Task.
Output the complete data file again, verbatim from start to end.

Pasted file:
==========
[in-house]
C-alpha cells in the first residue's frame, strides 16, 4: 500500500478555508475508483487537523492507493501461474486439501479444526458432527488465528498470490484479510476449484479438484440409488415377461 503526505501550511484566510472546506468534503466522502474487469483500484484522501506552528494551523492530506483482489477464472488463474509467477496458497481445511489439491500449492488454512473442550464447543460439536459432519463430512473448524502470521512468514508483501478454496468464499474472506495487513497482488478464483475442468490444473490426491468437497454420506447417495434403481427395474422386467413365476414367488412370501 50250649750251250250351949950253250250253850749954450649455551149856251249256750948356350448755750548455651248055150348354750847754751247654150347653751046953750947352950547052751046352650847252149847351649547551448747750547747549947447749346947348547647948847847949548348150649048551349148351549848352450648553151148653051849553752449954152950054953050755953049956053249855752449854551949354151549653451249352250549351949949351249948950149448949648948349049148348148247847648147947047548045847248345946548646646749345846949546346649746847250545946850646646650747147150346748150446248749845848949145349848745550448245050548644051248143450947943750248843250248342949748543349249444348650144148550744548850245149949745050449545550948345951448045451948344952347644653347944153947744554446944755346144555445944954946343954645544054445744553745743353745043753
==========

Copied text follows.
[in-house]
C-alpha cells in the first residue's frame, strides 16, 4: 500500500478555508475508483487537523492507493501461474486439501479444526458432527488465528498470490484479510476449484479438484440409488415377461 503526505501550511484566510472546506468534503466522502474487469483500484484522501506552528494551523492530506483482489477464472488463474509467477496458497481445511489439491500449492488454512473442550464447543460439536459432519463430512473448524502470521512468514508483501478454496468464499474472506495487513497482488478464483475442468490444473490426491468437497454420506447417495434403481427395474422386467413365476414367488412370501 50250649750251250250351949950253250250253850749954450649455551149856251249256750948356350448755750548455651248055150348354750847754751247654150347653751046953750947352950547052751046352650847252149847351649547551448747750547747549947447749346947348547647948847847949548348150649048551349148351549848352450648553151148653051849553752449954152950054953050755953049956053249855752449854551949354151549653451249352250549351949949351249948950149448949648948349049148348148247847648147947047548045847248345946548646646749345846949546346649746847250545946850646646650747147150346748150446248749845848949145349848745550448245050548644051248143450947943750248843250248342949748543349249444348650144148550744548850245149949745050449545550948345951448045451948344952347644653347944153947744554446944755346144555445944954946343954645544054445744553745743353745043753